DevOps is, by one description, Agile for Ops or IT. With closer input and collaboration from the business side, development and operations are using great tools to help Ops be more Agile and migrate code to production faster. But this can be complicated.
Companies that say they do DevOps or are accepting Devops but have very few in place to do so, or worse, have no idea what they are doing. This retells me of a few organizations that I knew in the Agile edge, that said they were Agile but were not. We all are at the time in DevOps where the usage of a single tool or single modification had uninformed people create consideration about an entire paradigm shift. And I’m sad to see this trend continuing.
If, a decade years before, you released phased quarterly releases to fix two weeks sprints with user stories in the place of requirements and your development team started using Jenkins for CI. That, by itself, did not make you Agile. It took many companies years to execute, figure out and tune the new methods. Like “ScrumButt,” we even already have a few anti-names — DevFlops and DevOops. But let’s not go there. Let’s do it right! There is great progress to be made here. DevOps, like Agile, is about culture.
In DevOps, the entire company concentrates on the business restraints and requirements rather than the whole company working according to development or Operations plan. Product features and cycles are completed when the business required it rather than being at the mercy of development and/or IT/Ops.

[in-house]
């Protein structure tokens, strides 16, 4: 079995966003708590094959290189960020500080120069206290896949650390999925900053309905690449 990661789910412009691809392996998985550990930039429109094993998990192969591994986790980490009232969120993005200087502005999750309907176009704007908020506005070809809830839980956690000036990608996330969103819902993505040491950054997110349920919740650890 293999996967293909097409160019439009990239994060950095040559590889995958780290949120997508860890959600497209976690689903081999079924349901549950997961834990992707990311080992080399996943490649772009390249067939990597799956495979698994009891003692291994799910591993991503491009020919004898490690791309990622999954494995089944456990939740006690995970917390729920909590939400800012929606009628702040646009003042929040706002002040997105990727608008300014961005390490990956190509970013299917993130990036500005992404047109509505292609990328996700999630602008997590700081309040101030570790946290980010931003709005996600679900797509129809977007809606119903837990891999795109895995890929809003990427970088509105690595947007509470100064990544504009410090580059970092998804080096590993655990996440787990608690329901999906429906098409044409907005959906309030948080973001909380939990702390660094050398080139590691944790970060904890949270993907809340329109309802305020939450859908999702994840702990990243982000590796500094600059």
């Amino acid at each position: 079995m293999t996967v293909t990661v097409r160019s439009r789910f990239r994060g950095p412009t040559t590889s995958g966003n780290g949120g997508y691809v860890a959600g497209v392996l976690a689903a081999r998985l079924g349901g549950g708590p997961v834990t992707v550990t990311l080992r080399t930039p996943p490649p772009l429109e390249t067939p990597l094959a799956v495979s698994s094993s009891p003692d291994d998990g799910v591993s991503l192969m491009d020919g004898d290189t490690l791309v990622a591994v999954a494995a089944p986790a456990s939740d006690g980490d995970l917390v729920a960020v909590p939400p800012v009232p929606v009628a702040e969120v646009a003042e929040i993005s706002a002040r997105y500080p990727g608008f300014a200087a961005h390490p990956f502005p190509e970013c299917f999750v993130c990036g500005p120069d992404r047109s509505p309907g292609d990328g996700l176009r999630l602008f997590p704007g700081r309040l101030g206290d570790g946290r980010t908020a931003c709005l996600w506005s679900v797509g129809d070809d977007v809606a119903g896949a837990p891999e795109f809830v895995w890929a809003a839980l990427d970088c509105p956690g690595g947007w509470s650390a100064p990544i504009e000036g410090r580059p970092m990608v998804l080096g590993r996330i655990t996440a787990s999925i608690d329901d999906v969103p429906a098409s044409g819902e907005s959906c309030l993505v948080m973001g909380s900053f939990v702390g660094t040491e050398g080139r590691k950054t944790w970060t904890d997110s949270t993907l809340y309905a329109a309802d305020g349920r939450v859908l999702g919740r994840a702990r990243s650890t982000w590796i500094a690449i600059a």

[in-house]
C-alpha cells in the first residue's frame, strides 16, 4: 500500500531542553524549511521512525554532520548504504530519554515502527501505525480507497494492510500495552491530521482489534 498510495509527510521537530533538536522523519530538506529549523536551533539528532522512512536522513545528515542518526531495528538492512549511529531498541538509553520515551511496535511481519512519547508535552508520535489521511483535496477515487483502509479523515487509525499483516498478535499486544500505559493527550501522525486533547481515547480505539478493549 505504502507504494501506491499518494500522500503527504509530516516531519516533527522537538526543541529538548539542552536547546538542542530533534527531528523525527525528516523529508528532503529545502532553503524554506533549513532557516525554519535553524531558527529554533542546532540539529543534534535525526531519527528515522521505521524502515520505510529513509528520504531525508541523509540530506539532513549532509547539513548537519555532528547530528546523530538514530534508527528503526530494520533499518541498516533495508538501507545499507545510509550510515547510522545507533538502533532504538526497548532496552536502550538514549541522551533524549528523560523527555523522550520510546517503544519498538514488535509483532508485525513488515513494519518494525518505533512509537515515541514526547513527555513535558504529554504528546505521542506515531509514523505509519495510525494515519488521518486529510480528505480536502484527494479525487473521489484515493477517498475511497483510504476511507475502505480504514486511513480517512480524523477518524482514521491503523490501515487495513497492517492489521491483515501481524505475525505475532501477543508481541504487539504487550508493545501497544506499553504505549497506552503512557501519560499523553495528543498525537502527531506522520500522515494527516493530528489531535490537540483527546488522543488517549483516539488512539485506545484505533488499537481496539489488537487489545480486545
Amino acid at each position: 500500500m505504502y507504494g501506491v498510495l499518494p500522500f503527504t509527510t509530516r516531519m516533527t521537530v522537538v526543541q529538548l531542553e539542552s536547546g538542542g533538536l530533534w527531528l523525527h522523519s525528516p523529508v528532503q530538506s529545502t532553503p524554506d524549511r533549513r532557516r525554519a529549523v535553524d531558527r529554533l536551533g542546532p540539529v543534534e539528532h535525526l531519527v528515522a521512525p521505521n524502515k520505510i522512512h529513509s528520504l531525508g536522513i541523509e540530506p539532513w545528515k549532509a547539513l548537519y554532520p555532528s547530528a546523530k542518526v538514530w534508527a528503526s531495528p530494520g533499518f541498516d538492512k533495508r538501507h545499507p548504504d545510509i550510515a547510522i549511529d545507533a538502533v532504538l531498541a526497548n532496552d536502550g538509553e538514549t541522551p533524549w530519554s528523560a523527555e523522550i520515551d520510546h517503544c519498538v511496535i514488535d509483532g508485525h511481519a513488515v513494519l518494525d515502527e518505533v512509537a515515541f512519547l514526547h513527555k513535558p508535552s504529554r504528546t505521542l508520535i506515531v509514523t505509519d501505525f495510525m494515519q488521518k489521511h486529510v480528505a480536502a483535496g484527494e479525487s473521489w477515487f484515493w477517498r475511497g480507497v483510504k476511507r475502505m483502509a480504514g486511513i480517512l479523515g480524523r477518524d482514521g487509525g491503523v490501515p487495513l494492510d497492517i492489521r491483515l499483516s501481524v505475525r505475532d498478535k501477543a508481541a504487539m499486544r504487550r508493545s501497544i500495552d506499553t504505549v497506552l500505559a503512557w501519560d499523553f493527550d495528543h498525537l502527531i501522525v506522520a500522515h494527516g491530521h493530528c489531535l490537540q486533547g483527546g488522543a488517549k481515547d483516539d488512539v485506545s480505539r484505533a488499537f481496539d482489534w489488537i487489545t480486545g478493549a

DevOps is also more about business modification and Operations/IT modification than Development and Testing change. This movement is other groups getting moved upside down. Getting Operations busy, shifting their activities left, previously in the cycle, and automating as many Ops tasks and activities as possible with tools like Puppet, or Chef, and Docker, among many others.
To move all this business-oriented product completed on their schedule, there is even extra use of task automation. To get a good impression of where DevOps is running — everything that must be automated has to be.
From builds using CI and test automation, we developed Agile. Test teams have been working with these tasks for a long period, but now more tasks and activities, basically Ops tasks: build promotion, building and maintaining environments, provisioning, monitoring — are all becoming automated. For Test teams, this means a lot.
Instead of the team dynamics, tools, and responsiveness to modification, this, of course, means larger and more intelligent test automation. How we consider test automation has to progress and grow. Its usage, and where to fit test automation and how this cycle affects our regular Development sprints is expanding the role of the test teams — basically, we have a lot to learn and a lot to modify.
To be DevOps and not DevFlops — first, we have to know what we are aiming for, why, goals and how we can best support the business. It’s a challenge. From acknowledge, to accepting, directing and defining where QA use into DevOps, the June Issue of LogiGear Magazine is supplied full of resources on how test teams should make the shift to Continuous Testing.